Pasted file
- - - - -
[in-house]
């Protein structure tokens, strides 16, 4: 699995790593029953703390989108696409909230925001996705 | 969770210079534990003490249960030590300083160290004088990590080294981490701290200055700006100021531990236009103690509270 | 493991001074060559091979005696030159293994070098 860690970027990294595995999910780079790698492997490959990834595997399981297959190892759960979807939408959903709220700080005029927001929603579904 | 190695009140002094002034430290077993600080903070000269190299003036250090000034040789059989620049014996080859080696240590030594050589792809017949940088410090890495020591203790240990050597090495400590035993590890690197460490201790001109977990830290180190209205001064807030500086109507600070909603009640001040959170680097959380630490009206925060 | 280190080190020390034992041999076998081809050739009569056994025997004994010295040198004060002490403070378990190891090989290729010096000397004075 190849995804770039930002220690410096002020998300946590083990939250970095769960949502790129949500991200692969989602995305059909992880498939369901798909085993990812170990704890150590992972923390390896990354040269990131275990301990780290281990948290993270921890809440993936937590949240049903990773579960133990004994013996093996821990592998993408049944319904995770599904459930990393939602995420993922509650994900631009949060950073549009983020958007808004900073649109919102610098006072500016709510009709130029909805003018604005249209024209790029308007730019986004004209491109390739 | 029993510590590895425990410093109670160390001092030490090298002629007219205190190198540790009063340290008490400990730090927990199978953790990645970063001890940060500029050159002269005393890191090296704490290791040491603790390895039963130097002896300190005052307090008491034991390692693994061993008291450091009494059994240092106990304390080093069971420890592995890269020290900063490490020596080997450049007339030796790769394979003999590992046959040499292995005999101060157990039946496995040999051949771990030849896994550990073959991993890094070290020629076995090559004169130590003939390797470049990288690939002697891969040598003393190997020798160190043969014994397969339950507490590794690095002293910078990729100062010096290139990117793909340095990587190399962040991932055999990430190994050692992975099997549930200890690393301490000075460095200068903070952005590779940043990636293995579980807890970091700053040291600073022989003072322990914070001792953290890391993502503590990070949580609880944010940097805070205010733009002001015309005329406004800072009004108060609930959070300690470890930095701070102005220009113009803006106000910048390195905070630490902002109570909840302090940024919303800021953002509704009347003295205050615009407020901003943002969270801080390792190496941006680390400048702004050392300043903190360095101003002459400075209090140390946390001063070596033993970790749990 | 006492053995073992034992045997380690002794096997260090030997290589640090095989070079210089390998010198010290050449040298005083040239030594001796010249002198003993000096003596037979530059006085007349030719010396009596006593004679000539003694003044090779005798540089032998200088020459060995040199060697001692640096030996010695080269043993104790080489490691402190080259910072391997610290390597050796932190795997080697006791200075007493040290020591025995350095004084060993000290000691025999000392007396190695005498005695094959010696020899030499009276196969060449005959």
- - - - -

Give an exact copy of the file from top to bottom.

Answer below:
[in-house]
């Protein structure tokens, strides 16, 4: 699995790593029953703390989108696409909230925001996705 | 969770210079534990003490249960030590300083160290004088990590080294981490701290200055700006100021531990236009103690509270 | 493991001074060559091979005696030159293994070098 860690970027990294595995999910780079790698492997490959990834595997399981297959190892759960979807939408959903709220700080005029927001929603579904 | 190695009140002094002034430290077993600080903070000269190299003036250090000034040789059989620049014996080859080696240590030594050589792809017949940088410090890495020591203790240990050597090495400590035993590890690197460490201790001109977990830290180190209205001064807030500086109507600070909603009640001040959170680097959380630490009206925060 | 280190080190020390034992041999076998081809050739009569056994025997004994010295040198004060002490403070378990190891090989290729010096000397004075 190849995804770039930002220690410096002020998300946590083990939250970095769960949502790129949500991200692969989602995305059909992880498939369901798909085993990812170990704890150590992972923390390896990354040269990131275990301990780290281990948290993270921890809440993936937590949240049903990773579960133990004994013996093996821990592998993408049944319904995770599904459930990393939602995420993922509650994900631009949060950073549009983020958007808004900073649109919102610098006072500016709510009709130029909805003018604005249209024209790029308007730019986004004209491109390739 | 029993510590590895425990410093109670160390001092030490090298002629007219205190190198540790009063340290008490400990730090927990199978953790990645970063001890940060500029050159002269005393890191090296704490290791040491603790390895039963130097002896300190005052307090008491034991390692693994061993008291450091009494059994240092106990304390080093069971420890592995890269020290900063490490020596080997450049007339030796790769394979003999590992046959040499292995005999101060157990039946496995040999051949771990030849896994550990073959991993890094070290020629076995090559004169130590003939390797470049990288690939002697891969040598003393190997020798160190043969014994397969339950507490590794690095002293910078990729100062010096290139990117793909340095990587190399962040991932055999990430190994050692992975099997549930200890690393301490000075460095200068903070952005590779940043990636293995579980807890970091700053040291600073022989003072322990914070001792953290890391993502503590990070949580609880944010940097805070205010733009002001015309005329406004800072009004108060609930959070300690470890930095701070102005220009113009803006106000910048390195905070630490902002109570909840302090940024919303800021953002509704009347003295205050615009407020901003943002969270801080390792190496941006680390400048702004050392300043903190360095101003002459400075209090140390946390001063070596033993970790749990 | 006492053995073992034992045997380690002794096997260090030997290589640090095989070079210089390998010198010290050449040298005083040239030594001796010249002198003993000096003596037979530059006085007349030719010396009596006593004679000539003694003044090779005798540089032998200088020459060995040199060697001692640096030996010695080269043993104790080489490691402190080259910072391997610290390597050796932190795997080697006791200075007493040290020591025995350095004084060993000290000691025999000392007396190695005498005695094959010696020899030499009276196969060449005959």